Researchers associated with Google and the Partnership on AI have created a framework to help companies and their engineering teams audit AI systems before deploying them. The framework, intended to add a layer of quality assurance to businesses launching AI, translates into practice values often espoused in AI ethics principles and tackles an accountability gap authors say exists in AI today.
The work, titled “Closing the AI Accountability Gap: Defining an End-to-End Framework for Internal Algorithmic Auditing” is one of a handful of outstanding AI ethics research papers accepted for publication as part of the Fairness, Accountability, and Transparency (FAT) conference, which takes place this week in Barcelona, Spain.
“The proposed auditing framework is intended to contribute to closing the development and deployment accountability gap of large-scale artificial intelligence systems by embedding a robust process to ensure audit integrity,” the paper reads. “At a minimum, the internal audit process should enable critical reflections on the potential impact of a system, serving as internal education and training on ethical awareness in addition to leaving what we refer to as a ‘transparency trail’ of documentation at each step of the development cycle.”
The framework is also intended to identify risks and reduce them to the lowest degree possible, as well as to map out how things that can be done differently in the future or how to respond to a failure after launch. The method is also intended to go beyond the risk-based assessments some companies perform today that ask “What if?” but often fail to incorporate social or ethical challenges.
Named Scoping, Mapping, Artifact Collection, Testing, and Reflection (SMACTR), the framework aims to encourage companies to perform audits before an AI model is deployed for customer use. In the case of companies like Google, a model can impact the lives of billions of users.
SMACTR audits produce a number of documents, including checklists that go beyond yes or no answers; design history files to document design inputs and outputs, and model cards to make sure AI is deployed for its intended purpose; and failure modes and effects analysis (FMEA) to incorporate known issues and experiences from engineers and product designers.
Each letter in SMACTR is meant to act as a stage in the audit process:
- The Scoping stage is when the risk assessment process and auditors produce assessments of social impact and an ethical review of system use cases.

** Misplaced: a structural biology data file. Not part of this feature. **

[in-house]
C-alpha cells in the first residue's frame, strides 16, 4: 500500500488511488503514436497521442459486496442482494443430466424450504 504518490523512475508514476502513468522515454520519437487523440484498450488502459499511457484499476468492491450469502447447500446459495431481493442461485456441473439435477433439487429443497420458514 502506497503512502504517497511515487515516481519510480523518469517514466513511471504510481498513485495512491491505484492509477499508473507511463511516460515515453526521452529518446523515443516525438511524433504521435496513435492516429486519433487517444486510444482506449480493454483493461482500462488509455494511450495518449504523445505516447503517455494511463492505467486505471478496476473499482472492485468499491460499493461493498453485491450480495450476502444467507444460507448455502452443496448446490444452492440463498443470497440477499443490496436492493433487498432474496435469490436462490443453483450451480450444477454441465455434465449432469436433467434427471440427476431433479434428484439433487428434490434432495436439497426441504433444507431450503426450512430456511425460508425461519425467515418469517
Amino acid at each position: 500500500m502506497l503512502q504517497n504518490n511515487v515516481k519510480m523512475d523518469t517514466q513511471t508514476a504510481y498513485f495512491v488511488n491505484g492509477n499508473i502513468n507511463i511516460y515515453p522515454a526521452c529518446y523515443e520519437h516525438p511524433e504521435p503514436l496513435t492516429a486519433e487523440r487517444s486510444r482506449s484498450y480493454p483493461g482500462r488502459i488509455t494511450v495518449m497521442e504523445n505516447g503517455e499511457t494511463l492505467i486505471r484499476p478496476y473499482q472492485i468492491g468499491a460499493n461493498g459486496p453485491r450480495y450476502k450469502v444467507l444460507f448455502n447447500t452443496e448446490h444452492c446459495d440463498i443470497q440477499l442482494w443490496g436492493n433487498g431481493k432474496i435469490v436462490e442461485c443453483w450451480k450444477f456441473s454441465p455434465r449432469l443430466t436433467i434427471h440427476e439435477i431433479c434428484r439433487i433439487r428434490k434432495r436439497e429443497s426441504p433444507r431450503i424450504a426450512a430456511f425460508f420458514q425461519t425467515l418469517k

- The Mapping stage is for creating a map of internal stakeholders and identifying key collaborators for the execution of the audit.
- The Artifact Collection stage is for creation of an audit checklist as well as datasheets or models cards that document how a model was built, assumptions made during development, and its intended use.
- The Testing stage assesses performance using methods like adversarial training and creates an ethical risk analysis chart that identifies the likelihood and severity of a failure or level of risk.
- The Reflection stage is for the auditing and engineering teams to evaluate internal design recommendations or create a mitigation plan.
The algorithm audit framework borrows from a number of other fields where safety is critical to protect human life, such as aerospace and health care, which now carry out audits as part of the design process.
Industries moved to make audits a standard way to either respond to a series of failures and scandals, or raise standards to meet government regulations. The framework adopts tools found in other industries, like FMEAs, as well as lessons such as “complex systems tend to drift toward unsafe conditions unless constant vigilance is maintained.” However, it also acknowledges that AI can encounter unique problems.
Nine researchers collaborated on the SMACTR framework, including Google employees Andrew Smart, Margaret Mitchell, and Timnit Gebru, as well as former Partnership on AI fellow and current AI Now Institute fellow Deborah Raji.
Mitchell and Gebru collaborated on model cards, an approach Google Cloud now uses for some of its AI models. Gebru also worked on datasheets for datasets, and collaborated separately with Algorithmic Justice League’s Joy Buolamwini on audits of major facial recognition software services sold by companies like Microsoft and Amazon that found poor performance for people with dark skin and particularly women of color.
The SMACTR paper also attempts to acknowledge shortcomings like the fact that portions of the audit rely on or are vulnerable to human judgment. It urges auditors to be mindful of their own biases and their company’s viewpoints to avoid making the auditing process simply an act of reputation management. The authors argue such an approach may be increasingly valuable as AI models grow in size and distribution across multiple devices.
“AI has the potential to benefit the whole of society,” the paper reads. “[H]owever there is currently an inequitable risk distribution such that those who already face patterns of structural vulnerability or bias disproportionately bear the costs and harms of many of these systems. Fairness, justice and ethics require that those bearing these risks are given due attention and that organizations that build and deploy artificial intelligence systems internalize and proactively address these social risks as well, being seriously held to account for system compliance to declared ethical principles.”